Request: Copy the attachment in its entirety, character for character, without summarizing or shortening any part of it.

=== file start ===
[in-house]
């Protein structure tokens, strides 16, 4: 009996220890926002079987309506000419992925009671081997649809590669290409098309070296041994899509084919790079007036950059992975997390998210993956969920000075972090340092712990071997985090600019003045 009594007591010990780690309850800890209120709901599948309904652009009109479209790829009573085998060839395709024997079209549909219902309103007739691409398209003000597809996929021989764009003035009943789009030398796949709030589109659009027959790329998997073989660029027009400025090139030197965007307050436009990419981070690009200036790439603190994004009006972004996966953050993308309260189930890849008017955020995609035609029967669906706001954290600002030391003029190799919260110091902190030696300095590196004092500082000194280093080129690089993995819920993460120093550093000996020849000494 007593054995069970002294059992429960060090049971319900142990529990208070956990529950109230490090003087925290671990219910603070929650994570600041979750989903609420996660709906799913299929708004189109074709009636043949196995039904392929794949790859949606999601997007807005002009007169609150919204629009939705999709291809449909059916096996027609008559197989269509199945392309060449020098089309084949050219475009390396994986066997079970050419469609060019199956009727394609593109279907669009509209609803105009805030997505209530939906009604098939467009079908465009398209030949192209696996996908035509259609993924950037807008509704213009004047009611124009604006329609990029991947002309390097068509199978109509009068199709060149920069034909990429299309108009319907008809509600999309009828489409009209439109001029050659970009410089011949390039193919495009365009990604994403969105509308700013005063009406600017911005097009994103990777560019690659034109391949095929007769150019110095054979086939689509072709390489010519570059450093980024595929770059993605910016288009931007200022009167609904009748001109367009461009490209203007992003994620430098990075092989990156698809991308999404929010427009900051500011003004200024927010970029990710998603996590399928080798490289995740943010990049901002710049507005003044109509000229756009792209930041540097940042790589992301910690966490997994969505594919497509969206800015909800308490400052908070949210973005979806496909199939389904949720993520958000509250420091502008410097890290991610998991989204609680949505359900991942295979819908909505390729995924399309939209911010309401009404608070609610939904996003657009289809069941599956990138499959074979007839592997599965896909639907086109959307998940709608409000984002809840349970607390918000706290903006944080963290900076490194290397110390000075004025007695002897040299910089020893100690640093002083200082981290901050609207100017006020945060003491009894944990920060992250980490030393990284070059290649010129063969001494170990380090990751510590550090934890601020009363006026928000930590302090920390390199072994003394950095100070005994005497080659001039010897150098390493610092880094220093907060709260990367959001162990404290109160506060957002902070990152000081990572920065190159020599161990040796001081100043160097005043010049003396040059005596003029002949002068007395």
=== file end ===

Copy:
[in-house]
């Protein structure tokens, strides 16, 4: 009996220890926002079987309506000419992925009671081997649809590669290409098309070296041994899509084919790079007036950059992975997390998210993956969920000075972090340092712990071997985090600019003045 009594007591010990780690309850800890209120709901599948309904652009009109479209790829009573085998060839395709024997079209549909219902309103007739691409398209003000597809996929021989764009003035009943789009030398796949709030589109659009027959790329998997073989660029027009400025090139030197965007307050436009990419981070690009200036790439603190994004009006972004996966953050993308309260189930890849008017955020995609035609029967669906706001954290600002030391003029190799919260110091902190030696300095590196004092500082000194280093080129690089993995819920993460120093550093000996020849000494 007593054995069970002294059992429960060090049971319900142990529990208070956990529950109230490090003087925290671990219910603070929650994570600041979750989903609420996660709906799913299929708004189109074709009636043949196995039904392929794949790859949606999601997007807005002009007169609150919204629009939705999709291809449909059916096996027609008559197989269509199945392309060449020098089309084949050219475009390396994986066997079970050419469609060019199956009727394609593109279907669009509209609803105009805030997505209530939906009604098939467009079908465009398209030949192209696996996908035509259609993924950037807008509704213009004047009611124009604006329609990029991947002309390097068509199978109509009068199709060149920069034909990429299309108009319907008809509600999309009828489409009209439109001029050659970009410089011949390039193919495009365009990604994403969105509308700013005063009406600017911005097009994103990777560019690659034109391949095929007769150019110095054979086939689509072709390489010519570059450093980024595929770059993605910016288009931007200022009167609904009748001109367009461009490209203007992003994620430098990075092989990156698809991308999404929010427009900051500011003004200024927010970029990710998603996590399928080798490289995740943010990049901002710049507005003044109509000229756009792209930041540097940042790589992301910690966490997994969505594919497509969206800015909800308490400052908070949210973005979806496909199939389904949720993520958000509250420091502008410097890290991610998991989204609680949505359900991942295979819908909505390729995924399309939209911010309401009404608070609610939904996003657009289809069941599956990138499959074979007839592997599965896909639907086109959307998940709608409000984002809840349970607390918000706290903006944080963290900076490194290397110390000075004025007695002897040299910089020893100690640093002083200082981290901050609207100017006020945060003491009894944990920060992250980490030393990284070059290649010129063969001494170990380090990751510590550090934890601020009363006026928000930590302090920390390199072994003394950095100070005994005497080659001039010897150098390493610092880094220093907060709260990367959001162990404290109160506060957002902070990152000081990572920065190159020599161990040796001081100043160097005043010049003396040059005596003029002949002068007395």